Boda-Boda Taxi Fares on the Rise
Volume 1, Issue 3 / February 2009
Dust storms, spare parts, and UNHCR head count drive up prices of boda-boda bicycle taxis, posing a dilemma for would-be customers
What are the solutions for a transportation crisis if there are no alternatives? Boda-boda bicycle taxis are the key transportation in Kakuma, but prices are rising due to dust storms, rising costs of spare parts, and the UNHCR card exchange.
Fares have risen nearly 50 percent for all boda-boda taxi routes. Fare to travel from town to Kakuma Two has risen from 70 Ksh to 100 Ksh, while fare to Kakuma Four has risen from 100 Ksh to 150 Ksh.
When UNHCR announced the refugee card exchange, many refugees traveled to Kakuma from their usual places of residence elsewhere in Kenya. The sudden influx in population created higher demand for taxi services and higher prices.
Recent severe dust storms have also driven prices up due to the difficult working conditions. James, a boda-boda driver, reports, “The customer is sitting behind relaxing and the dust is getting into my eyes and it’s hard to drive the bicycle!”
According to Joseph Akran, more then 700 individuals from the local community are now registered as boda-boda drivers. Bicycle taxis are a popular career choice among locals because it does not require technical knowledge or schooling, while producing enough profit to yield savings.
One boda-boda driver, Omar Moaw, reports that he earns around 500 Ksh per day unless wind storms dampen profits. Joseph Akran says he has been working since 2001 and now has 15 goats in the village from his daily savings.
Each boda-boda taxi is registered with a local registration office and filed with the police. Customers may note the boda-boda’s plate number for their reference, and thefts and accidents are reported to the nearest police station.
According to Joseph Akran, a local boda-boda driver, the registration of boda-boda also allows one to secure a spare parts loan.
As prices are generally negotiable, one should be careful not to pay more than the going rate. The price of the boda-boda station from town to Kakuma One is 20 Ksh; from Kakuma One to Kakuma Main Hospital 20 Ksh, and from Main Hospital to Kakuma Two is 30 Ksh. But expect prices to rise when dust storms howl through town.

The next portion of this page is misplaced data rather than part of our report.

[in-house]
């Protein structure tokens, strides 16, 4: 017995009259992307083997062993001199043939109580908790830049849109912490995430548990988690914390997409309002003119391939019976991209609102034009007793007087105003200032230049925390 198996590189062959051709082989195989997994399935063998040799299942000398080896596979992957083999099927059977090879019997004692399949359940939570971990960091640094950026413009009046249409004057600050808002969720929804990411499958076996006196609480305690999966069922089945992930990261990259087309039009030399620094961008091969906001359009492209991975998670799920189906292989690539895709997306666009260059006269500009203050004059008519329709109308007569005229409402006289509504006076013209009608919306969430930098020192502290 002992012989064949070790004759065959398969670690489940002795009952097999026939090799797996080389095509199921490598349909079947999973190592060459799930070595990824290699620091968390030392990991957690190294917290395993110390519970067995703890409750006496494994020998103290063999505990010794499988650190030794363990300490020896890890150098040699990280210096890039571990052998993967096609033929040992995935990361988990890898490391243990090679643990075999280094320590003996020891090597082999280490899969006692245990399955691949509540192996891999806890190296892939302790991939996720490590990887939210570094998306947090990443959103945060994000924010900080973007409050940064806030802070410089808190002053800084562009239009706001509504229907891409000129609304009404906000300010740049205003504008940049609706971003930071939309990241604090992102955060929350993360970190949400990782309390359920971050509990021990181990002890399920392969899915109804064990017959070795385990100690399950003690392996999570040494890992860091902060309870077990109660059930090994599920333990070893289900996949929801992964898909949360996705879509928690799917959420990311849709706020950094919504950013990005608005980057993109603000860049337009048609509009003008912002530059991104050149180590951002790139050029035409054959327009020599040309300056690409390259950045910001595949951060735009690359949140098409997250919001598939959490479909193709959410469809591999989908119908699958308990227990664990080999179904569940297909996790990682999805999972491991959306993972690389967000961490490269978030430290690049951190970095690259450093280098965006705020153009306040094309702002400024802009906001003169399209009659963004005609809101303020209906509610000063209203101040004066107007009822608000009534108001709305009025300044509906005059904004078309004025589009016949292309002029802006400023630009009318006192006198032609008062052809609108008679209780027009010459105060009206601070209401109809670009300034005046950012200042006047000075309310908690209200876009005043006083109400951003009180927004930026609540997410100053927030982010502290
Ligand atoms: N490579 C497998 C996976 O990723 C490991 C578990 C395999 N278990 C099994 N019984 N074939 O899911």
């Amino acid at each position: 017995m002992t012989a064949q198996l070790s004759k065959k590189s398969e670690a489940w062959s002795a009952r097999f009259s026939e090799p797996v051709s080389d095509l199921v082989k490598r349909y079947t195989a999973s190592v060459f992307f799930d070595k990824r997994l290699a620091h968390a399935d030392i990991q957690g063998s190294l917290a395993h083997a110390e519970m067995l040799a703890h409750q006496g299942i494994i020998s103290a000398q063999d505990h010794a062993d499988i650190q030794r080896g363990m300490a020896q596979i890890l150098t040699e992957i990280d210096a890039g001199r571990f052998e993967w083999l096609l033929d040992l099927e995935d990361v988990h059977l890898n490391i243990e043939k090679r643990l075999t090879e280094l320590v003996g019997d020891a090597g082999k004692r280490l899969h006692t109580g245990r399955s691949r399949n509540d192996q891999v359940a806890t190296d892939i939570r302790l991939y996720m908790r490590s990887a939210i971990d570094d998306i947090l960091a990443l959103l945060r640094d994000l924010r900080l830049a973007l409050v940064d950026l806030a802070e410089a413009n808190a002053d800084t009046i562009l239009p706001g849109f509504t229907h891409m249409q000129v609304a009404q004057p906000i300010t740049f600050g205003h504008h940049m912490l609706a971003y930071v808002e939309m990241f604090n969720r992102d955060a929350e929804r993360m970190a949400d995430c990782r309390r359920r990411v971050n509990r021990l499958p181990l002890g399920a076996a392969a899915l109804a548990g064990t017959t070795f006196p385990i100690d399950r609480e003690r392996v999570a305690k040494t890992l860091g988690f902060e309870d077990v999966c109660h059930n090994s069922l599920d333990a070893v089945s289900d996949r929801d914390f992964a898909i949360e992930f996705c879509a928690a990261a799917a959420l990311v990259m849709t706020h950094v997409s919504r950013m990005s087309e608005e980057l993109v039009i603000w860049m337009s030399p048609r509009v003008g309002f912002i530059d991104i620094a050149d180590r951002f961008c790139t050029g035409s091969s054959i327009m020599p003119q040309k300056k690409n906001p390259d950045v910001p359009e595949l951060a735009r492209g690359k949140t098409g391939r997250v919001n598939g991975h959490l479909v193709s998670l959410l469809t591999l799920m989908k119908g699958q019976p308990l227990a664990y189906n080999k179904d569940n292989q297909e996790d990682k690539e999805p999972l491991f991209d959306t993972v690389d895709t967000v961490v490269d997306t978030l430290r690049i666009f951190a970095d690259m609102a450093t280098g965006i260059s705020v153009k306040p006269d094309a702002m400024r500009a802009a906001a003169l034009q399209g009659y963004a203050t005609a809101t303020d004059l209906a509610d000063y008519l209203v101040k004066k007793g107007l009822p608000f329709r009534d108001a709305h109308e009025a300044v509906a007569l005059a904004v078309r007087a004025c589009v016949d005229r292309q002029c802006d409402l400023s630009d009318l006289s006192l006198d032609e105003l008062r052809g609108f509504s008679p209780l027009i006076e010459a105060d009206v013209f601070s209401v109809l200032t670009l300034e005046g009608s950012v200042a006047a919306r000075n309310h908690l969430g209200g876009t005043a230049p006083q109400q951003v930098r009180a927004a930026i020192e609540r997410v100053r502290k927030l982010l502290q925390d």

Boda-boda drivers say prices may go back to normal price after the dust storms have subsided, but they also caution that rising costs of spare parts may lead to permanently higher fares.
According to Wikipedia, boda-boda taxis are a uniquely functional taxi service boasting originality and history. Bicycle taxis first arose in response to the need for transport on the Kenyan-Uganda border. To ferry customers between the border towns of Malaba, Kenya, and Busia, Uganda, bicycle owners would shout “boda-boda” (border-to-border) to potential customers.
Here in Kakuma, the boda-boda system was re-discovered in 1997 when Somali refugees were transported to Kakuma from camps on the coast. Sudanese and Somali Bantu refugees began working as boda-boda drivers. Before that time, the host community was not aware of the two-wheeled taxi system. Now, they comprise the majority of boda-boda drivers in Kakuma.
Says Ekay, a local boda-boda driver, “After the Sudanese Lost Boys were resettled to the U.S., I started a boda-boda taxi. I bought the bicycle of a Sudanese going to America.”
When asked for the name given to boda-bodas in the local Turkana language, he laughed and replied “Aklelat-aklelat.”